Local unemployed people are learning the latest construction skills using virtual reality simulators, thanks to training funded by the West Midlands Combined Authority (WMCA).
But that’s not the only skill that the region’s young people can benefit from. School and college students are set to learn vital digital skills through the region’s first cyber security and hacking lab. The WMCA is also providing £100,000 of funding to create an ethical hacking, computer network and security challenge centre in the West Midlands, to increase the number of young people developing cyber security skills and raise awareness of the range of careers in the sector. The WMCA is also investing £5 million through the ‘Beat the Bots’ digital retraining fund to equip local people with the skills needed to gain new jobs in the digital sector.
The WMCA’s construction funding will see it join forces with Solihull College & University Centre, Birmingham-based RMF Construction Training Academy and education equipment provider Tenstar Simulation to install four simulators at the College in the first training programme of its kind in the region.
The move is one of a number of WMCA initiatives to train local people in the construction skills needed to help the region build its way out of the Covid-19 economic shutdown.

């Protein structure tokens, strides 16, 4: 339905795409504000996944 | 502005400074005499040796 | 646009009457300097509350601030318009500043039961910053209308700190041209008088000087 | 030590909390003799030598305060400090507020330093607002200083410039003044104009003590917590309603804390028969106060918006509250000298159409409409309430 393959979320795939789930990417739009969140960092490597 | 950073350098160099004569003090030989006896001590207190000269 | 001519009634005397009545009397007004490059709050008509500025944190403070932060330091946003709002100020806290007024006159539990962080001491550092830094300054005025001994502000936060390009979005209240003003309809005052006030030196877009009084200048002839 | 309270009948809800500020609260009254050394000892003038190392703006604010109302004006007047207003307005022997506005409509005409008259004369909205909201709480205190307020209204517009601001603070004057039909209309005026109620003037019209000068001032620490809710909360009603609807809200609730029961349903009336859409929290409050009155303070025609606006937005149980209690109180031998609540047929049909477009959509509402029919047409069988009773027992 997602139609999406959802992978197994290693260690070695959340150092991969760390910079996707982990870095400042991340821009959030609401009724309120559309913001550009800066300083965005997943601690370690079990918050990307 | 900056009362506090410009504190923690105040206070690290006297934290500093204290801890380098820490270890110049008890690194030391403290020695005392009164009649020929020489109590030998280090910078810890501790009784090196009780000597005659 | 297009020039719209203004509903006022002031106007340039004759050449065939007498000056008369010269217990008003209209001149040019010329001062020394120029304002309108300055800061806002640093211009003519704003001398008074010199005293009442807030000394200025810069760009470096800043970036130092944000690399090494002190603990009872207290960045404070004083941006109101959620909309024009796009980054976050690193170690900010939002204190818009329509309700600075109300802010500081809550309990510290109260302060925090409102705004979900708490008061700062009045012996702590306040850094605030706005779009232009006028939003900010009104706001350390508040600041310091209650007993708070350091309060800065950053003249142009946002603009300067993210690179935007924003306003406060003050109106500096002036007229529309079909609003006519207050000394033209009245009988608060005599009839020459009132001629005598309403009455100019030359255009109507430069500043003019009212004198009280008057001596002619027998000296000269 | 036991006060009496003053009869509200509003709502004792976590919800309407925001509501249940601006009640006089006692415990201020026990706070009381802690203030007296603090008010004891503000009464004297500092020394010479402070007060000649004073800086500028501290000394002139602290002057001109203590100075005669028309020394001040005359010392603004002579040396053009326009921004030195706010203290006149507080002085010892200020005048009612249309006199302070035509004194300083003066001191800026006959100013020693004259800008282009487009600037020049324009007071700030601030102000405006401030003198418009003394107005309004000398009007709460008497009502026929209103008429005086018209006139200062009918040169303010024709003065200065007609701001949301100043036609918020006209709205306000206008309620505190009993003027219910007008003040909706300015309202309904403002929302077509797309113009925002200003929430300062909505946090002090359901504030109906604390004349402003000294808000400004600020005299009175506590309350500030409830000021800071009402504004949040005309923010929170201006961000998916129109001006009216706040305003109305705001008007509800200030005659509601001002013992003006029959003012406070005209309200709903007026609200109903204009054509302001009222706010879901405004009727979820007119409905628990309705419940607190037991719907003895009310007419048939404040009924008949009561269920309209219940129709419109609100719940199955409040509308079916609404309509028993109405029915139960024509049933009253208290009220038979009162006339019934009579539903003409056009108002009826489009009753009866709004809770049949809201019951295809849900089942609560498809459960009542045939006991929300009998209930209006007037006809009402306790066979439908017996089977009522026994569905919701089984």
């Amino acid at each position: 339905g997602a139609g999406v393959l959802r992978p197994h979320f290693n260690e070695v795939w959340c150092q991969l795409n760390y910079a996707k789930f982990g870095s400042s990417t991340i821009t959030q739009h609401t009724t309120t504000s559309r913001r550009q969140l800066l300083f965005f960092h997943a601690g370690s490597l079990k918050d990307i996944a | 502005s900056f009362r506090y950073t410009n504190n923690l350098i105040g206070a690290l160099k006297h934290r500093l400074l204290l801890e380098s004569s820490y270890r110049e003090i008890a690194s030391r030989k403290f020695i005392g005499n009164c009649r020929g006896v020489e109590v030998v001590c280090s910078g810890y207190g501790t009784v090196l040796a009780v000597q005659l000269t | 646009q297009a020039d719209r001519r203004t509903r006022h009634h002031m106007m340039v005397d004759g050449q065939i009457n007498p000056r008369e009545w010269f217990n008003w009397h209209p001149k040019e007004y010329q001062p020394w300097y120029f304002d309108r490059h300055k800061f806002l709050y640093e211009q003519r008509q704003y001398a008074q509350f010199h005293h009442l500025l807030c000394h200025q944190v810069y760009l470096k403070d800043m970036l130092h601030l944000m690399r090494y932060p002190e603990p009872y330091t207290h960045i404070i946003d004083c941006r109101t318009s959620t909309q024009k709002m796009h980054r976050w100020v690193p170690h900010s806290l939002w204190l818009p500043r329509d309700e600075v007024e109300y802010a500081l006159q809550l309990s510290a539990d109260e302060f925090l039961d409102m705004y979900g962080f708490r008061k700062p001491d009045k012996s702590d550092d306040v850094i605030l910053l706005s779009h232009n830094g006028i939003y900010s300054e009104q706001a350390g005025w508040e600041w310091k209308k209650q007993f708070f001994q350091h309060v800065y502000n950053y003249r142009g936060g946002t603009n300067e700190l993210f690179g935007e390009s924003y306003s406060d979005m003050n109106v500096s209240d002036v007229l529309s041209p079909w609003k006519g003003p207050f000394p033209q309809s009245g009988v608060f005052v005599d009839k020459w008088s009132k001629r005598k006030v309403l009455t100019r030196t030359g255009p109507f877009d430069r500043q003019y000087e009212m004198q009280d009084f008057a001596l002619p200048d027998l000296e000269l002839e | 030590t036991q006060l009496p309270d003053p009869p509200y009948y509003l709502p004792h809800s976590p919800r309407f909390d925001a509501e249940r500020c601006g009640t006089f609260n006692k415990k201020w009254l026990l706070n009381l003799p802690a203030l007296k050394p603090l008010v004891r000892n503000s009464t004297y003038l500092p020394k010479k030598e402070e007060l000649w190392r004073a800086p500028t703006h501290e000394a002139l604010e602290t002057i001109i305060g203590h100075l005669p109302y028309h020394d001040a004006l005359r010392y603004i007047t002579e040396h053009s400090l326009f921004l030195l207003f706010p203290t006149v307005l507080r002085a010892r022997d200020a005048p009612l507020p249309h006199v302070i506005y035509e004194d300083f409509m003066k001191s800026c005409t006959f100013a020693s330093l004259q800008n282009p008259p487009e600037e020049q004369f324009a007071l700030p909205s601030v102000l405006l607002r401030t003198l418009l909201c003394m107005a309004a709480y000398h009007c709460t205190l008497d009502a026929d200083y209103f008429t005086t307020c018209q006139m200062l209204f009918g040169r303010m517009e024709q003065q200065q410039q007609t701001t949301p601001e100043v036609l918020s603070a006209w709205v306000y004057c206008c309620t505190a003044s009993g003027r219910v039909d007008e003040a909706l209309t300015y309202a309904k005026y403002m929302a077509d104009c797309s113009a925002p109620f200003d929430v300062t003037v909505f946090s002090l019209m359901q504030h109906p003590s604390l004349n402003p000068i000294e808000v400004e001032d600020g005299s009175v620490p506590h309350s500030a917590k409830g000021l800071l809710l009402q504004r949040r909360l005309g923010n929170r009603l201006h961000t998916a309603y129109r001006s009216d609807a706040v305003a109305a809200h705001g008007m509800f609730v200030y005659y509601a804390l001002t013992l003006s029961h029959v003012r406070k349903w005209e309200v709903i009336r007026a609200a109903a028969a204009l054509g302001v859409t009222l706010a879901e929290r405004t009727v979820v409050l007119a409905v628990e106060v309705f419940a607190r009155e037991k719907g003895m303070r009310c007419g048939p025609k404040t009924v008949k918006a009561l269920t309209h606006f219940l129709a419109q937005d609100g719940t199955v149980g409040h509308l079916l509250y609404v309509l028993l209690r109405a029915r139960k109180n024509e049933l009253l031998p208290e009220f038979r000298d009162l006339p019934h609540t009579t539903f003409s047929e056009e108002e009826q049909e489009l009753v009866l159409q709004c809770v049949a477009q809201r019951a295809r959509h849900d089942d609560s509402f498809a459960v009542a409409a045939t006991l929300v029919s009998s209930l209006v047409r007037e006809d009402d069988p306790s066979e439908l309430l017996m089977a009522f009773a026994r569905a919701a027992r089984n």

Andy Street, the Mayor of the West Midlands, said: “Construction was one of the best performing sectors before the coronavirus outbreak hit, and we know that large infrastructure projects, such as HS2, will be key to our economic recovery.
“Training local people to operate modern plant is a crucial part of the advanced construction skills that the industry will need over the coming years. The training we are funding will also help make sure that the jobs being created go to local people.”
The WMCA is funding training on the equipment through its Construction Gateway programme, which offers unemployed people free construction training and a guaranteed job interview at the end of the course.
Using the special equipment, more learners will be able to gain construction qualifications.
John Callaghan, Principal and CEO of the College, said: “Learners will be able to build their confidence and competence on a variety of machines in a controlled setting before moving on to real construction plant.
“The simulators will also help to ensure we are Covid-19 compliant and reduce our carbon footprint.”
The training is for adults aged 19 and over, particularly unemployed people and ex-offenders.
Up to 50 residents are currently learning on the simulators in a five-week pilot at the college, which plans to incorporate simulated training into its WMCA-funded construction courses from this September.